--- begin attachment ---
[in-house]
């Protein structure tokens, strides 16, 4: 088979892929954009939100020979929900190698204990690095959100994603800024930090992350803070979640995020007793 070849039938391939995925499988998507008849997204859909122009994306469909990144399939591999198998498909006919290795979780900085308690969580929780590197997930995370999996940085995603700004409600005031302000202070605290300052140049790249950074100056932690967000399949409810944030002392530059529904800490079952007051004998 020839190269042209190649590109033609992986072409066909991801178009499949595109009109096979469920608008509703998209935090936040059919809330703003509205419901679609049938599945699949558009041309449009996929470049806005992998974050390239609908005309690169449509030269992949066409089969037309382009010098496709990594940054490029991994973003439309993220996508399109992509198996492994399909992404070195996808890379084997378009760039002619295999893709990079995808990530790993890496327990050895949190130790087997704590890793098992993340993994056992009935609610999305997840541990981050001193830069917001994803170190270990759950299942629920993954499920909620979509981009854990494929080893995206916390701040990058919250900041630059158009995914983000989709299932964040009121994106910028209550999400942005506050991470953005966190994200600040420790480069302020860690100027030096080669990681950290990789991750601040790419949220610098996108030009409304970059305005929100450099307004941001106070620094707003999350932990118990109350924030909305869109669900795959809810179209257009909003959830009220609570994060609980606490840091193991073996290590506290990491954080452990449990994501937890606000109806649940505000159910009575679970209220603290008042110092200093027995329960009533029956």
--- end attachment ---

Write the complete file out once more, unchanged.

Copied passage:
[in-house]
């Protein structure tokens, strides 16, 4: 088979892929954009939100020979929900190698204990690095959100994603800024930090992350803070979640995020007793 070849039938391939995925499988998507008849997204859909122009994306469909990144399939591999198998498909006919290795979780900085308690969580929780590197997930995370999996940085995603700004409600005031302000202070605290300052140049790249950074100056932690967000399949409810944030002392530059529904800490079952007051004998 020839190269042209190649590109033609992986072409066909991801178009499949595109009109096979469920608008509703998209935090936040059919809330703003509205419901679609049938599945699949558009041309449009996929470049806005992998974050390239609908005309690169449509030269992949066409089969037309382009010098496709990594940054490029991994973003439309993220996508399109992509198996492994399909992404070195996808890379084997378009760039002619295999893709990079995808990530790993890496327990050895949190130790087997704590890793098992993340993994056992009935609610999305997840541990981050001193830069917001994803170190270990759950299942629920993954499920909620979509981009854990494929080893995206916390701040990058919250900041630059158009995914983000989709299932964040009121994106910028209550999400942005506050991470953005966190994200600040420790480069302020860690100027030096080669990681950290990789991750601040790419949220610098996108030009409304970059305005929100450099307004941001106070620094707003999350932990118990109350924030909305869109669900795959809810179209257009909003959830009220609570994060609980606490840091193991073996290590506290990491954080452990449990994501937890606000109806649940505000159910009575679970209220603290008042110092200093027995329960009533029956």